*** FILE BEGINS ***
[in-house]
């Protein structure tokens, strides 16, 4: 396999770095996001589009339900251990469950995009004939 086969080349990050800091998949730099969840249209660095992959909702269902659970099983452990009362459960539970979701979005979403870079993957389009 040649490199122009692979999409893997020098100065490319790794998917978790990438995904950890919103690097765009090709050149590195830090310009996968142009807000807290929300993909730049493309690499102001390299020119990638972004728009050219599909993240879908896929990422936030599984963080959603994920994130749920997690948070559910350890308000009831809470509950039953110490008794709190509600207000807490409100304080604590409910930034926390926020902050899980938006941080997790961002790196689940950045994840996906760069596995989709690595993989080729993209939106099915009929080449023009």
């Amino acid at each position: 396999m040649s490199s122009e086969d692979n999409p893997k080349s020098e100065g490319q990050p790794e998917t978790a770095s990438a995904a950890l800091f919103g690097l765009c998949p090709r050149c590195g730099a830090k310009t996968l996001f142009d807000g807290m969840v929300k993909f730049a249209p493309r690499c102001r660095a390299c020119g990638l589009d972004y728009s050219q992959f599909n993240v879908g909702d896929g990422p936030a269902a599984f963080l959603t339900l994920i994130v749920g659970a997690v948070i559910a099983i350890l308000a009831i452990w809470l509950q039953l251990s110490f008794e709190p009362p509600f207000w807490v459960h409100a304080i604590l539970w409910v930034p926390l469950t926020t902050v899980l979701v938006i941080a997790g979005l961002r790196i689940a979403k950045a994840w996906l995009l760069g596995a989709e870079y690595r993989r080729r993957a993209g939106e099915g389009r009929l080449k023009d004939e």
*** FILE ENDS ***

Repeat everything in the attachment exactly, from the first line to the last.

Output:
[in-house]
């Protein structure tokens, strides 16, 4: 396999770095996001589009339900251990469950995009004939 086969080349990050800091998949730099969840249209660095992959909702269902659970099983452990009362459960539970979701979005979403870079993957389009 040649490199122009692979999409893997020098100065490319790794998917978790990438995904950890919103690097765009090709050149590195830090310009996968142009807000807290929300993909730049493309690499102001390299020119990638972004728009050219599909993240879908896929990422936030599984963080959603994920994130749920997690948070559910350890308000009831809470509950039953110490008794709190509600207000807490409100304080604590409910930034926390926020902050899980938006941080997790961002790196689940950045994840996906760069596995989709690595993989080729993209939106099915009929080449023009």
């Amino acid at each position: 396999m040649s490199s122009e086969d692979n999409p893997k080349s020098e100065g490319q990050p790794e998917t978790a770095s990438a995904a950890l800091f919103g690097l765009c998949p090709r050149c590195g730099a830090k310009t996968l996001f142009d807000g807290m969840v929300k993909f730049a249209p493309r690499c102001r660095a390299c020119g990638l589009d972004y728009s050219q992959f599909n993240v879908g909702d896929g990422p936030a269902a599984f963080l959603t339900l994920i994130v749920g659970a997690v948070i559910a099983i350890l308000a009831i452990w809470l509950q039953l251990s110490f008794e709190p009362p509600f207000w807490v459960h409100a304080i604590l539970w409910v930034p926390l469950t926020t902050v899980l979701v938006i941080a997790g979005l961002r790196i689940a979403k950045a994840w996906l995009l760069g596995a989709e870079y690595r993989r080729r993957a993209g939106e099915g389009r009929l080449k023009d004939e």